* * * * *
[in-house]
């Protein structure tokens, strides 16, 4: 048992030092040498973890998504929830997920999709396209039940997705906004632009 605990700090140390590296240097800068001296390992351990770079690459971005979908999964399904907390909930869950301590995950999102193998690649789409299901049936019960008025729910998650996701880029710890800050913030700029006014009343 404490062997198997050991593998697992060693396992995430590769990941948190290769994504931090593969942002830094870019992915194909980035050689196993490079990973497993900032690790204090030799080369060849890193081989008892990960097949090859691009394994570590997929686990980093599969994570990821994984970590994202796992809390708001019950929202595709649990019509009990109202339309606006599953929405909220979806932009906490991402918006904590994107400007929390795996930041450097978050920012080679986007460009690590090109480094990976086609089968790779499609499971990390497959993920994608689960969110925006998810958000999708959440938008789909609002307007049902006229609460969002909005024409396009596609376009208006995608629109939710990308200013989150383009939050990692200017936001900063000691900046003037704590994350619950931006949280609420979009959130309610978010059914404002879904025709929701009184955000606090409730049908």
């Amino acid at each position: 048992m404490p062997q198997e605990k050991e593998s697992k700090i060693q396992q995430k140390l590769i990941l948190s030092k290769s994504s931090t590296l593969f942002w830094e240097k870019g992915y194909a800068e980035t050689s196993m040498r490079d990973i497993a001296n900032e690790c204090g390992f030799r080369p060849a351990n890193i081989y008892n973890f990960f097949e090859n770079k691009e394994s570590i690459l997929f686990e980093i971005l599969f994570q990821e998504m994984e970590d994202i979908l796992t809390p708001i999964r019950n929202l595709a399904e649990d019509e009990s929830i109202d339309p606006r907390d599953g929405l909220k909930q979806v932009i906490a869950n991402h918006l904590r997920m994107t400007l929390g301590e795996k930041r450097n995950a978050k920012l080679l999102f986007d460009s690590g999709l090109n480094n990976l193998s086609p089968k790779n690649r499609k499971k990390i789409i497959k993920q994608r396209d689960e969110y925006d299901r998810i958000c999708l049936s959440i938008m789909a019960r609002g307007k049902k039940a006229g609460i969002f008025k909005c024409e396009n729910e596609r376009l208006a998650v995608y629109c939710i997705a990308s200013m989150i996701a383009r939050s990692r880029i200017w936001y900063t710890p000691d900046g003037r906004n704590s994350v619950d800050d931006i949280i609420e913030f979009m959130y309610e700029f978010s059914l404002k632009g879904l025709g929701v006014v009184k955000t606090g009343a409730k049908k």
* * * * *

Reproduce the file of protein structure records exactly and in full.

[in-house]
């Protein structure tokens, strides 16, 4: 048992030092040498973890998504929830997920999709396209039940997705906004632009 605990700090140390590296240097800068001296390992351990770079690459971005979908999964399904907390909930869950301590995950999102193998690649789409299901049936019960008025729910998650996701880029710890800050913030700029006014009343 404490062997198997050991593998697992060693396992995430590769990941948190290769994504931090593969942002830094870019992915194909980035050689196993490079990973497993900032690790204090030799080369060849890193081989008892990960097949090859691009394994570590997929686990980093599969994570990821994984970590994202796992809390708001019950929202595709649990019509009990109202339309606006599953929405909220979806932009906490991402918006904590994107400007929390795996930041450097978050920012080679986007460009690590090109480094990976086609089968790779499609499971990390497959993920994608689960969110925006998810958000999708959440938008789909609002307007049902006229609460969002909005024409396009596609376009208006995608629109939710990308200013989150383009939050990692200017936001900063000691900046003037704590994350619950931006949280609420979009959130309610978010059914404002879904025709929701009184955000606090409730049908």
């Amino acid at each position: 048992m404490p062997q198997e605990k050991e593998s697992k700090i060693q396992q995430k140390l590769i990941l948190s030092k290769s994504s931090t590296l593969f942002w830094e240097k870019g992915y194909a800068e980035t050689s196993m040498r490079d990973i497993a001296n900032e690790c204090g390992f030799r080369p060849a351990n890193i081989y008892n973890f990960f097949e090859n770079k691009e394994s570590i690459l997929f686990e980093i971005l599969f994570q990821e998504m994984e970590d994202i979908l796992t809390p708001i999964r019950n929202l595709a399904e649990d019509e009990s929830i109202d339309p606006r907390d599953g929405l909220k909930q979806v932009i906490a869950n991402h918006l904590r997920m994107t400007l929390g301590e795996k930041r450097n995950a978050k920012l080679l999102f986007d460009s690590g999709l090109n480094n990976l193998s086609p089968k790779n690649r499609k499971k990390i789409i497959k993920q994608r396209d689960e969110y925006d299901r998810i958000c999708l049936s959440i938008m789909a019960r609002g307007k049902k039940a006229g609460i969002f008025k909005c024409e396009n729910e596609r376009l208006a998650v995608y629109c939710i997705a990308s200013m989150i996701a383009r939050s990692r880029i200017w936001y900063t710890p000691d900046g003037r906004n704590s994350v619950d800050d931006i949280i609420e913030f979009m959130y309610e700029f978010s059914l404002k632009g879904l025709g929701v006014v009184k955000t606090g009343a409730k049908k």